AT THE age of 50, Roger Keyte visited a doctor complaining of months of intermittent stomach ache and diarrhoea, expecting a relatively benign diagnosis such as irritable bowel syndrome.
To his surprise, the cause turned out to be a genetic disease he had never heard of - haemochromatosis, a potentially lethal condition in which the body fails to regulate iron properly.
"It is the most common genetic disorder worldwide, yet many GP s are still unaware of it," says Prof Monique Zaahl, a human geneticist at the University of Stellenbosch.
"Doctors treat patients for diabetes or cardiovascular disease and don't realise that an iron-loading disorder is the underlying condition," she says.
The irony is that once haemochromatosis is detected, the treatment is cheap and simple - bloodletting. Beloved by quacks, charlatans and well- intended doctors from ancient to surprisingly recent times, bloodletting to rid the body of disease eventually fell out of favour as doctors realised that illnesses were spread by germs, and that removing pints of blood from sick patients more often than not made them worse.
However, it remains a vital procedure for patients with iron- loading disorders. As the patient's body makes new blood to replace that which has been removed, it dilutes the iron concentration and brings it back to safe and healthy levels.
Hereditary haemochromatosis is caused by defects in the genes that regulate the way the body absorbs, transports and stores iron, and so the patient absorbs too much of this essential mineral from their diet. The excess gets dumped in organs such as the pancreas, heart, liver or joints and can cause cancer, diabetes, cardiovascular disease and even arthritis.
The disease is an autosomal recessive one: a person needs to inherit a copy of the defective gene from each parent to get the disease; if they have just one copy they will be a silent carrier.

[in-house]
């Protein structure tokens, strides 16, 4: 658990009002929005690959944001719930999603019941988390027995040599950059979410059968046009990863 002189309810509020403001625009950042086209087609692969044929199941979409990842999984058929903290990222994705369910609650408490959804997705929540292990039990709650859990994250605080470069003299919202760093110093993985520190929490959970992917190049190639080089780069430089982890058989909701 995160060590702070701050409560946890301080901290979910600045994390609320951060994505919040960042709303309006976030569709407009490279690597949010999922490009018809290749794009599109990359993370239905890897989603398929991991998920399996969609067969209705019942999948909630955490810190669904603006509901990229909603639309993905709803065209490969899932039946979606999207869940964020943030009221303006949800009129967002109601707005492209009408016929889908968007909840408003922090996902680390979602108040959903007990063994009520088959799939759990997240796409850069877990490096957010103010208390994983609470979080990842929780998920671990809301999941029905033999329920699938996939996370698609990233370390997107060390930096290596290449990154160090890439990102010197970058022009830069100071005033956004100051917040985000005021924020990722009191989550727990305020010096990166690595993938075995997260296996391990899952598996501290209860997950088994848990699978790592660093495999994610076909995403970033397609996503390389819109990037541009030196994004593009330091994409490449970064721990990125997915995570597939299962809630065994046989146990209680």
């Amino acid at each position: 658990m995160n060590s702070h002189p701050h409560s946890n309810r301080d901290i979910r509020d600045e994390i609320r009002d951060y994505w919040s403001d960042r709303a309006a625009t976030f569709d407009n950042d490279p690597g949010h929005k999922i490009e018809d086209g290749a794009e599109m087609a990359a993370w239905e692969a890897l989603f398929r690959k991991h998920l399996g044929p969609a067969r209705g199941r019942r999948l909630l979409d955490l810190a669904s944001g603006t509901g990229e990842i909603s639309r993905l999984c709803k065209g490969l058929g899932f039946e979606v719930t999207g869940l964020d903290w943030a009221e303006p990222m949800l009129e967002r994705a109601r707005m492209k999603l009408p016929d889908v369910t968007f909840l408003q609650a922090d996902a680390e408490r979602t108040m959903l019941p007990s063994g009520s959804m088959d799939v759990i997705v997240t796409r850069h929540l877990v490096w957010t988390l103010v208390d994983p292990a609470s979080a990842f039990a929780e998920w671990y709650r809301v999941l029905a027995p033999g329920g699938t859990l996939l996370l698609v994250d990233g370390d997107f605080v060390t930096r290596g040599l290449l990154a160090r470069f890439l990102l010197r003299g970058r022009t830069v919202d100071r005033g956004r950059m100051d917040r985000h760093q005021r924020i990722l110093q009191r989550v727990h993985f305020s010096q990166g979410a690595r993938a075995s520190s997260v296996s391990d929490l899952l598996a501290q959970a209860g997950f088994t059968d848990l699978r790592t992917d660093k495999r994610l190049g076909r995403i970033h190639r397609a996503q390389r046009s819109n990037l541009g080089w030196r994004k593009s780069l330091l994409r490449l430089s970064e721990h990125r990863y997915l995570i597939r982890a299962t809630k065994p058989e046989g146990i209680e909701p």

About one in six South Africans of Caucasian descent is a carrier of hereditary haeomochromatosis and about one in 120-150 has two copies of the faulty genes that can result in illness, according to Mr Keyte, the spokesman for the Gauteng branch of the Haemochromatosis Society of SA.
Data on other population groups are more sketchy, partly because for many years scientists believed iron-loading disorders among black Africans were caused by the iron pots used for brewing beer, and so they never thought to investigate the hereditary aspects, says Prof Zaahl.
It now turns out that what was once called "Bantu siderosis" is in fact an iron-overload disorder caused by mutations in a gene responsible for making ferroportin. Ferroportin is involved in transporting iron from the small intestine to the bloodstream - if it fails to do its job properly, the iron is stored in the cells of the liver, spleen and bone marrow. In some parts of the country as many as one in 10 people are affected by the condition, she says.
Despite the fact that a simple genetic test can identify those most at risk of developing iron- loading disorders, all too often the condition is only detected once irreparable damage has set in, and patients are already undergoing treatment for its complications, says Prof Zaahl.
As the excess stored iron accumulates very slowly, the disease typically manifests in middle age - after 40 in men, and a little later in women as the protective benefits of menstruation wane after menopause.
"Sadly, genetic tests are the only way to diagnose people before they have symptoms, but they are costly," says Prof Zaahl. Prices range between R725 and R1300, and not all medical schemes will foot the bill.
Manie de Klerk, the executive manager for clinical best practice at Metropolitan Health subsidiary Qualsa, is finalising guidelines on genetic testing for the schemes in the stable, which account for about a third of SA's medical scheme members. The guidelines are likely to recommend that schemes pay for a selection of genetic tests, provided they have been recommended by a genetic counsellor.
Mr Keete says the lack of awareness of iron-loading disorders among doctors in SA is a huge challenge. The seminars and lectures he organises often prompt doctors to reassess patients. They have often been prescribing iron supplements to patients complaining of fatigue, a potentially dangerous scenario for anyone who is not regulating the mineral properly.